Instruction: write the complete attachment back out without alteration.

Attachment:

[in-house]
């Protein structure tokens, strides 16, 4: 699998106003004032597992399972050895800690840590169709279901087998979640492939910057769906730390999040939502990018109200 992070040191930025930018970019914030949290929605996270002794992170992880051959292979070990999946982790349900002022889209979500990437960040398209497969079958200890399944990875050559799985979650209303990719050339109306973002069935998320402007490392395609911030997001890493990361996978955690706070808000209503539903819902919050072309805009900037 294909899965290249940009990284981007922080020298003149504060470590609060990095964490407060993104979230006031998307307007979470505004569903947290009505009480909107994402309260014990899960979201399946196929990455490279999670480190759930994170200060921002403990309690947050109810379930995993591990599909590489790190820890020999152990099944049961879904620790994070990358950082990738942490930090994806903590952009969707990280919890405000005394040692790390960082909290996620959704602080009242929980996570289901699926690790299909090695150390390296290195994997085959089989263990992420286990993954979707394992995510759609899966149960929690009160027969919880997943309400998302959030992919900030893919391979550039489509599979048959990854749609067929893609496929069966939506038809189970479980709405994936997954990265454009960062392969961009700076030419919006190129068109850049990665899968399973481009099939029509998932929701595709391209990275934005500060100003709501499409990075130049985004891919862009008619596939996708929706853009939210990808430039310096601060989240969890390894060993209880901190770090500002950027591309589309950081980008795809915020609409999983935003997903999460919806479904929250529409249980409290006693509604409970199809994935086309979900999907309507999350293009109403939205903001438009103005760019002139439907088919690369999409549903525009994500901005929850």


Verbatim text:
[in-house]
């Protein structure tokens, strides 16, 4: 699998106003004032597992399972050895800690840590169709279901087998979640492939910057769906730390999040939502990018109200 992070040191930025930018970019914030949290929605996270002794992170992880051959292979070990999946982790349900002022889209979500990437960040398209497969079958200890399944990875050559799985979650209303990719050339109306973002069935998320402007490392395609911030997001890493990361996978955690706070808000209503539903819902919050072309805009900037 294909899965290249940009990284981007922080020298003149504060470590609060990095964490407060993104979230006031998307307007979470505004569903947290009505009480909107994402309260014990899960979201399946196929990455490279999670480190759930994170200060921002403990309690947050109810379930995993591990599909590489790190820890020999152990099944049961879904620790994070990358950082990738942490930090994806903590952009969707990280919890405000005394040692790390960082909290996620959704602080009242929980996570289901699926690790299909090695150390390296290195994997085959089989263990992420286990993954979707394992995510759609899966149960929690009160027969919880997943309400998302959030992919900030893919391979550039489509599979048959990854749609067929893609496929069966939506038809189970479980709405994936997954990265454009960062392969961009700076030419919006190129068109850049990665899968399973481009099939029509998932929701595709391209990275934005500060100003709501499409990075130049985004891919862009008619596939996708929706853009939210990808430039310096601060989240969890390894060993209880901190770090500002950027591309589309950081980008795809915020609409999983935003997903999460919806479904929250529409249980409290006693509604409970199809994935086309979900999907309507999350293009109403939205903001438009103005760019002139439907088919690369999409549903525009994500901005929850």